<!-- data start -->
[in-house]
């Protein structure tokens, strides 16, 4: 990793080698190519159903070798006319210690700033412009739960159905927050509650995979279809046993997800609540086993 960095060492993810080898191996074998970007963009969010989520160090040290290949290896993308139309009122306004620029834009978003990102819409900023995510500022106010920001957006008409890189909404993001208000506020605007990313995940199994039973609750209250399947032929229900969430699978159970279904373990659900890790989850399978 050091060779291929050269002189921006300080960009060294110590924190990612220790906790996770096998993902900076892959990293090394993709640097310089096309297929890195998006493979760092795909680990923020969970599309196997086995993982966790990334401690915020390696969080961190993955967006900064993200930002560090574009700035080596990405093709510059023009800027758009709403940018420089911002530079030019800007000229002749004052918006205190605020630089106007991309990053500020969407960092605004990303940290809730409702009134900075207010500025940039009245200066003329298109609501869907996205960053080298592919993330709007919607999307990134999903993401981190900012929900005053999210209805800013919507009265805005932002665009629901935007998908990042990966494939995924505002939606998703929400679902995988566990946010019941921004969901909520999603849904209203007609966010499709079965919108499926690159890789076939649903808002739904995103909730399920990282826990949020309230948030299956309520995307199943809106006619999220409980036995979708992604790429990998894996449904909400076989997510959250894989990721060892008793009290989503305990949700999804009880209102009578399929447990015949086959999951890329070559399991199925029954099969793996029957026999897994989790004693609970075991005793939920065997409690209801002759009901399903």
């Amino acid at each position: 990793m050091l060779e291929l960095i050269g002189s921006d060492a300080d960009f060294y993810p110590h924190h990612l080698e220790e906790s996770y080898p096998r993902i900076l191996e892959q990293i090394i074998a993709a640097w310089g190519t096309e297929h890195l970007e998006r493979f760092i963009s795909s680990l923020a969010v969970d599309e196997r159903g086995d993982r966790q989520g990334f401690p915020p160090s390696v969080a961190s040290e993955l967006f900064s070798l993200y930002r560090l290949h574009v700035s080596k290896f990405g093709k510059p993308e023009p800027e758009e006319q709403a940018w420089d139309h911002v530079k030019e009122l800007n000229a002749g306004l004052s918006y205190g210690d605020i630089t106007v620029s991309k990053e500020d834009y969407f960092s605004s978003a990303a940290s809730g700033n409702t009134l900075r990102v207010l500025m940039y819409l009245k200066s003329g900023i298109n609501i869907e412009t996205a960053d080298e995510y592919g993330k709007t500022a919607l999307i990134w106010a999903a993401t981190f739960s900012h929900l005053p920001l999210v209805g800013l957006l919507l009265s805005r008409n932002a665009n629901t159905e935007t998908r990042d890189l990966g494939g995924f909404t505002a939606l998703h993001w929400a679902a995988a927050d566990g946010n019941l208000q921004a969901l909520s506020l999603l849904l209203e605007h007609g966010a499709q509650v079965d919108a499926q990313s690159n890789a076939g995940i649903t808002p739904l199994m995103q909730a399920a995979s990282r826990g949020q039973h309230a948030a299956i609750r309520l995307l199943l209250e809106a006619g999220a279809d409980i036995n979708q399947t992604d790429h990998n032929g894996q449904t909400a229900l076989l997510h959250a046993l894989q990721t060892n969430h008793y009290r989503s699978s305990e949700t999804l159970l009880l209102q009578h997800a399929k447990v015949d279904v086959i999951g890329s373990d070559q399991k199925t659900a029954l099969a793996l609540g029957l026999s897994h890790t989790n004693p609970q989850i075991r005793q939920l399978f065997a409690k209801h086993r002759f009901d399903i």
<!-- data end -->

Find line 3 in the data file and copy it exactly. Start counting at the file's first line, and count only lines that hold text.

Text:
């Amino acid at each position: 990793m050091l060779e291929l960095i050269g002189s921006d060492a300080d960009f060294y993810p110590h924190h990612l080698e220790e906790s996770y080898p096998r993902i900076l191996e892959q990293i090394i074998a993709a640097w310089g190519t096309e297929h890195l970007e998006r493979f760092i963009s795909s680990l923020a969010v969970d599309e196997r159903g086995d993982r966790q989520g990334f401690p915020p160090s390696v969080a961190s040290e993955l967006f900064s070798l993200y930002r560090l290949h574009v700035s080596k290896f990405g093709k510059p993308e023009p800027e758009e006319q709403a940018w420089d139309h911002v530079k030019e009122l800007n000229a002749g306004l004052s918006y205190g210690d605020i630089t106007v620029s991309k990053e500020d834009y969407f960092s605004s978003a990303a940290s809730g700033n409702t009134l900075r990102v207010l500025m940039y819409l009245k200066s003329g900023i298109n609501i869907e412009t996205a960053d080298e995510y592919g993330k709007t500022a919607l999307i990134w106010a999903a993401t981190f739960s900012h929900l005053p920001l999210v209805g800013l957006l919507l009265s805005r008409n932002a665009n629901t159905e935007t998908r990042d890189l990966g494939g995924f909404t505002a939606l998703h993001w929400a679902a995988a927050d566990g946010n019941l208000q921004a969901l909520s506020l999603l849904l209203e605007h007609g966010a499709q509650v079965d919108a499926q990313s690159n890789a076939g995940i649903t808002p739904l199994m995103q909730a399920a995979s990282r826990g949020q039973h309230a948030a299956i609750r309520l995307l199943l209250e809106a006619g999220a279809d409980i036995n979708q399947t992604d790429h990998n032929g894996q449904t909400a229900l076989l997510h959250a046993l894989q990721t060892n969430h008793y009290r989503s699978s305990e949700t999804l159970l009880l209102q009578h997800a399929k447990v015949d279904v086959i999951g890329s373990d070559q399991k199925t659900a029954l099969a793996l609540g029957l026999s897994h890790t989790n004693p609970q989850i075991r005793q939920l399978f065997a409690k209801h086993r002759f009901d399903i």